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Petty’s Island Preserve
Site History
New Jersey Natural Lands Trust Documents:

 

The following is a very brief history of Petty's Island.
For a more comprehensive historical overview
click here.

 

Native Americans, European and Quaker Settlement
(CE 1600 to 1800)

During this time period the Lenape Indian population in the Delaware Valley went from about 20,000 down to about 200.  Europeans took advantage of the availability of “free” land in the New World.  Ownership of Petty’s Island changes from the Lenape to the Swedes, Dutch and English. In 1678 Elizabeth Kinsey, a Quaker, purchases the island but allows Lenape to continue to hunt as long as they agree to protect her from wild hogs let loose on the island.  By 1722 the island is considered “uninhabited” but Kinsey and her son still hold title to the island.  In 1732 John Petty purchases the island.  Later, parcels would be sold off to individuals or sold via lottery to help pay for street paving on the main land. Slave traders also used the island for detaining Africans to be sold into slavery, this site was chosen to avoid import taxes on slaves.

 

 

 

Shipbuilding and the Industrial Revolution
(CE 1800 to 1900)

Early in the 17th Century as slavery is abolished in New Jersey the slave depot closes. Ownership of Petty’s Island changes several times during this period.  In 1830 William Cramp expands his Philadelphia ship building operation on to the western edge of the island.  By the end of the century Cramp Shipbuilding takes up 32 acres on the  island.  Around 1851 records show that the island was home to several small farms and 18 families.  There was a lumber business on 2 small tracts, a chain manufacturing plant and in 1870 a railway was built on the island.  In 1880 a resort called “Willow Grove” was completed and included a dance hall.  From 1882 to 1893 the island was reshaped.  23 acres was removed from the western side of the island and 50 acres was removed from the south end so the channel could be widened, straightened and deepened.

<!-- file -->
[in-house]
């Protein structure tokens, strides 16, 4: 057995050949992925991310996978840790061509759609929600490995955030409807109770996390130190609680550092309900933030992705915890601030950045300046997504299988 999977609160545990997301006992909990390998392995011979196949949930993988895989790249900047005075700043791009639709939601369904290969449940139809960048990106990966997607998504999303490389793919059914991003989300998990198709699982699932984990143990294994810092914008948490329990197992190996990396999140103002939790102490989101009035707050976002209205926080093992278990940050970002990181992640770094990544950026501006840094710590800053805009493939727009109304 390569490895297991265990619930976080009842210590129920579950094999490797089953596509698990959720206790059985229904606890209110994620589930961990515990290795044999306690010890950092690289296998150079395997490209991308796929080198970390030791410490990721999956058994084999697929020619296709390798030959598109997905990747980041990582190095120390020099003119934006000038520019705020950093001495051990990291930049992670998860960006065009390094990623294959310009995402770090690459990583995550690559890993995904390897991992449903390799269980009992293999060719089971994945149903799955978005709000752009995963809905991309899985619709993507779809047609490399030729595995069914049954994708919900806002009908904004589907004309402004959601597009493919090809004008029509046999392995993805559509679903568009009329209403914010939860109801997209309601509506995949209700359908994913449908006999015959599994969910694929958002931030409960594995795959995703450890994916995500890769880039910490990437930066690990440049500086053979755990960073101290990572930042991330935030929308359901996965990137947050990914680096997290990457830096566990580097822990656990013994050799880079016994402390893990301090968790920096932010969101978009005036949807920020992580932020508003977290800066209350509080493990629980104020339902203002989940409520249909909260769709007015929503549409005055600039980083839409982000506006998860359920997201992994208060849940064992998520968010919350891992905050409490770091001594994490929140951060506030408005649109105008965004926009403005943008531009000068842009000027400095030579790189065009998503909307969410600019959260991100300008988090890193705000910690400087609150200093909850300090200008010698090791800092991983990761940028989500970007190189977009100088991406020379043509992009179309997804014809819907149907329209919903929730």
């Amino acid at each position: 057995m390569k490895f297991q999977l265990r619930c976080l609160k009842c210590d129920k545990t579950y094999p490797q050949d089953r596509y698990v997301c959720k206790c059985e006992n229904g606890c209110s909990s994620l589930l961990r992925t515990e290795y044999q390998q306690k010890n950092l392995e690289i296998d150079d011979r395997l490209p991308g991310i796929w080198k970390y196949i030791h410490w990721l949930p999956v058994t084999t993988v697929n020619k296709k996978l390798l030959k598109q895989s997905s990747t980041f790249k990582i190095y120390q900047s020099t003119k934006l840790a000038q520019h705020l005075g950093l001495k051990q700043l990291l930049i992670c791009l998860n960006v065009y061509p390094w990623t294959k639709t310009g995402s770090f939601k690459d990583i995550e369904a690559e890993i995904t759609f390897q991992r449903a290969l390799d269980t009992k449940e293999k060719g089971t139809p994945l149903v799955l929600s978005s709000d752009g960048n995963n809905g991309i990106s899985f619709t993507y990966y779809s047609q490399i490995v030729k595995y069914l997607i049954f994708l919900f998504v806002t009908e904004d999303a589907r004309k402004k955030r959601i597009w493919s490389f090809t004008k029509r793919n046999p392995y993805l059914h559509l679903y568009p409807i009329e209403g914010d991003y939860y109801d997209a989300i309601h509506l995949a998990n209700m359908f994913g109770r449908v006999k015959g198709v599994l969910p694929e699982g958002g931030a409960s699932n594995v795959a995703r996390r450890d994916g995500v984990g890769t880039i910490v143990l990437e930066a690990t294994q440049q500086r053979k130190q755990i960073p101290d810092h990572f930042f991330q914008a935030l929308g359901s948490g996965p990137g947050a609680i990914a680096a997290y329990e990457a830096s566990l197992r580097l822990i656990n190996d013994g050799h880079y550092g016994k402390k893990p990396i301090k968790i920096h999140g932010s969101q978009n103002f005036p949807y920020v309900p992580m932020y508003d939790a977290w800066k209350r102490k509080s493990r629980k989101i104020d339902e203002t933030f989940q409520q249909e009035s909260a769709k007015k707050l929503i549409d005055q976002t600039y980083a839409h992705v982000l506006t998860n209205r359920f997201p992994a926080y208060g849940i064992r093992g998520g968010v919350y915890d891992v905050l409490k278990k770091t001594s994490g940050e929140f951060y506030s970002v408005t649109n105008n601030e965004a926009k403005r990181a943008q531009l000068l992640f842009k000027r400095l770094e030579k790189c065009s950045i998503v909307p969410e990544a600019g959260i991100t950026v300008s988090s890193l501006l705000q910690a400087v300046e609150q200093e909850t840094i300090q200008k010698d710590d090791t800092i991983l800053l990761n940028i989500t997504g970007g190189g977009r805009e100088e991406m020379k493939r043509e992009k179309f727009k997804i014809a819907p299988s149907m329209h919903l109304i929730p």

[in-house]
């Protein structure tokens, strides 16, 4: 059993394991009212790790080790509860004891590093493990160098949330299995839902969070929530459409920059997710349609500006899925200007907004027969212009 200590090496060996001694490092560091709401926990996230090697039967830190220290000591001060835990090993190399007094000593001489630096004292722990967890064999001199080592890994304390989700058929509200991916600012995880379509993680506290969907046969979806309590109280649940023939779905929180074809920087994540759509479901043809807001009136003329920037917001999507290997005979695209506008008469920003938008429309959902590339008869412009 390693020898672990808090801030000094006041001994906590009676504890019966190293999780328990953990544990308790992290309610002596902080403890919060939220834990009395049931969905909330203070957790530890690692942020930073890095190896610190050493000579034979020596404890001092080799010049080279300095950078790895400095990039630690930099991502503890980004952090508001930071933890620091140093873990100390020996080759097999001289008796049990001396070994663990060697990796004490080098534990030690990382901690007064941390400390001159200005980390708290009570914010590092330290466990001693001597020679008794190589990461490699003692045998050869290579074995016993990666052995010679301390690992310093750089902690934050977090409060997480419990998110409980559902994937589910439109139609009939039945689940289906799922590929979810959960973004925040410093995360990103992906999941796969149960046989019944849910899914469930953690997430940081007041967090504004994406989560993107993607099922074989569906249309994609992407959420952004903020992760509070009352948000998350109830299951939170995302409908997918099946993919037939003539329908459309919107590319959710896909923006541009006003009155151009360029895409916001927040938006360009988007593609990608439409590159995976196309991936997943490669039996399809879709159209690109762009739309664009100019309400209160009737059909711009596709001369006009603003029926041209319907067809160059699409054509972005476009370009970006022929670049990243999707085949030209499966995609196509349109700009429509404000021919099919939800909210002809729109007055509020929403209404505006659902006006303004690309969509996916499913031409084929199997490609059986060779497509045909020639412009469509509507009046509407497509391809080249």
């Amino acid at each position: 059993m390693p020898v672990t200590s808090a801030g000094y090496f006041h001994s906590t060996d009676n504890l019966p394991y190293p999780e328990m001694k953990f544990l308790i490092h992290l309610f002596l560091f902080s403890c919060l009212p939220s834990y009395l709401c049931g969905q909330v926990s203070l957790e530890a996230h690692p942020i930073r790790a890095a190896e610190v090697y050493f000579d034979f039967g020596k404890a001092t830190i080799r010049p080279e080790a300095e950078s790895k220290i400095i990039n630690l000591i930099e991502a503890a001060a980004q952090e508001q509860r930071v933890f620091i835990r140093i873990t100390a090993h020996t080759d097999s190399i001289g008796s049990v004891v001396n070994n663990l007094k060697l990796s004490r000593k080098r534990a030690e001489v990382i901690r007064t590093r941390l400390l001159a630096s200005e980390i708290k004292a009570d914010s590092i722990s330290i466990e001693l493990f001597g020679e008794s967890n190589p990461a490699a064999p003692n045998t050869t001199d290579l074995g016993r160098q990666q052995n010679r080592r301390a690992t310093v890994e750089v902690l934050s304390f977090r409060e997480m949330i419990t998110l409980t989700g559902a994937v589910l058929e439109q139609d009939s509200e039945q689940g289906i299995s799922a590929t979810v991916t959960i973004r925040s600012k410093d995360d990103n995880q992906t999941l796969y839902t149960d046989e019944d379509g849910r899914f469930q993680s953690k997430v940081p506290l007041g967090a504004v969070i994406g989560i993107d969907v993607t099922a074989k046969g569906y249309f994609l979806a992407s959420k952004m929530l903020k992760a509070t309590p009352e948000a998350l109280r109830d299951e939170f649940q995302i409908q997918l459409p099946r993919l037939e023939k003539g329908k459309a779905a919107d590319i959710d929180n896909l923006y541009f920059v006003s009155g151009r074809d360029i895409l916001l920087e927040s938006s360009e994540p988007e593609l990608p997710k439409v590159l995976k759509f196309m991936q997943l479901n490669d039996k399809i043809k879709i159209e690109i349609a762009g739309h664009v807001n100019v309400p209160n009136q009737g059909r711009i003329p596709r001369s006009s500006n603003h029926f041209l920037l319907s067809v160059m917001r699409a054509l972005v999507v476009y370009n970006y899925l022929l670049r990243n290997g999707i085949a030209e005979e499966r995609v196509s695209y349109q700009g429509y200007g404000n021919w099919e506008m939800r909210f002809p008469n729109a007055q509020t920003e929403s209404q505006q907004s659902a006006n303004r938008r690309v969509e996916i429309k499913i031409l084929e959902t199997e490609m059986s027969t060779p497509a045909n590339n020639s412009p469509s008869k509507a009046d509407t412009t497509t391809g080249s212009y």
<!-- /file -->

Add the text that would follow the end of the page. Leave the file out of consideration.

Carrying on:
Petroleum and Ports
(CE 1900 to 2000)

 Improvements made to the channel and western edge of Petty’s Island made this an attractive place for international commerce.  In 1916 Crew-Levick Company (later Cities Service Company and ultimately CITGO) purchased 50 acres of the island and planned to build a refinery.  WW I may have slowed development of the refinery, however, the US Government found it useful as an anti-aircraft gunnery.  In 1927 Crew-Levick built a drawbridge from Camden at 36th St. to the island and erects a tank farm, refinery, and tanker ship port.  By the mid-1930s the tank farm would store about 100 million gallons of oil.  The southern part of the island was left as forest habitat.  In 1980 Crowley Terminal, which ships roll off containers to Puerto Rico, is built.  By 2000 CITGO Petroleum closes its oil terminal operation on Petty’s Island.

 

 

 

The Island Today
(CE 2000 and beyond)

Although CITGO has closed its terminal, it still maintains ownership of Petty’s Island. Pennsauken decides that the island and waterfront should be redeveloped to include housing, recreation and stores.  In 2002 a CITGO employee finds an American Bald Eagle nest on the island.  Instead of selling to a developer, CITGO decides to donate the land to the State; Pennsauken, however, continues its plans to redevelop the island.  After several years of battles a final decision was made.  In 2009 the NJ Natural Lands Trust accepted CITGO’s offer of a conservation easement for Petty’s Island.  After Crowley’s lease expires in 2017 CITGO will pay for the environmental cleanup of the island. Forest and wetland habitats will be restored and a grassland habitat will be created in the center of the island. The State will take ownership of the island in 2020.